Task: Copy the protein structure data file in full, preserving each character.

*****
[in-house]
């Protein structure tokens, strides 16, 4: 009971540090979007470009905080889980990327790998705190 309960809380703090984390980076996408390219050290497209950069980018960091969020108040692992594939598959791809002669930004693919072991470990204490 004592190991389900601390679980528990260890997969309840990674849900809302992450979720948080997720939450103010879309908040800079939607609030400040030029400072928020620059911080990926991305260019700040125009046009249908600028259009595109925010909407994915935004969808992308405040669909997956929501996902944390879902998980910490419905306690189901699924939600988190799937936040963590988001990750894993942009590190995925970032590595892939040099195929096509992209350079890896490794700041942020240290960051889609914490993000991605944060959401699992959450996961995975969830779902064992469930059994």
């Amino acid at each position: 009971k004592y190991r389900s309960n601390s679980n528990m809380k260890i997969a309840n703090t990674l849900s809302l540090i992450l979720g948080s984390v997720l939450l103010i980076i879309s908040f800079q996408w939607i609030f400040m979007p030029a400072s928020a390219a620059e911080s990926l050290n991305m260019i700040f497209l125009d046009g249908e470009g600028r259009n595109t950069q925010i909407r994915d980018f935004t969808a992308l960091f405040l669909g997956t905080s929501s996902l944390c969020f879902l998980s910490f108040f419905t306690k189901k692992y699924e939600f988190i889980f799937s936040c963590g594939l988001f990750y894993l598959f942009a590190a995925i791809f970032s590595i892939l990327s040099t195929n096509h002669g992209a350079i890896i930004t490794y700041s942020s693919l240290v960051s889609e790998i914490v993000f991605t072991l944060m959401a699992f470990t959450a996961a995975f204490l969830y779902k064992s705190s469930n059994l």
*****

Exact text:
[in-house]
């Protein structure tokens, strides 16, 4: 009971540090979007470009905080889980990327790998705190 309960809380703090984390980076996408390219050290497209950069980018960091969020108040692992594939598959791809002669930004693919072991470990204490 004592190991389900601390679980528990260890997969309840990674849900809302992450979720948080997720939450103010879309908040800079939607609030400040030029400072928020620059911080990926991305260019700040125009046009249908600028259009595109925010909407994915935004969808992308405040669909997956929501996902944390879902998980910490419905306690189901699924939600988190799937936040963590988001990750894993942009590190995925970032590595892939040099195929096509992209350079890896490794700041942020240290960051889609914490993000991605944060959401699992959450996961995975969830779902064992469930059994």
């Amino acid at each position: 009971k004592y190991r389900s309960n601390s679980n528990m809380k260890i997969a309840n703090t990674l849900s809302l540090i992450l979720g948080s984390v997720l939450l103010i980076i879309s908040f800079q996408w939607i609030f400040m979007p030029a400072s928020a390219a620059e911080s990926l050290n991305m260019i700040f497209l125009d046009g249908e470009g600028r259009n595109t950069q925010i909407r994915d980018f935004t969808a992308l960091f405040l669909g997956t905080s929501s996902l944390c969020f879902l998980s910490f108040f419905t306690k189901k692992y699924e939600f988190i889980f799937s936040c963590g594939l988001f990750y894993l598959f942009a590190a995925i791809f970032s590595i892939l990327s040099t195929n096509h002669g992209a350079i890896i930004t490794y700041s942020s693919l240290v960051s889609e790998i914490v993000f991605t072991l944060m959401a699992f470990t959450a996961a995975f204490l969830y779902k064992s705190s469930n059994l």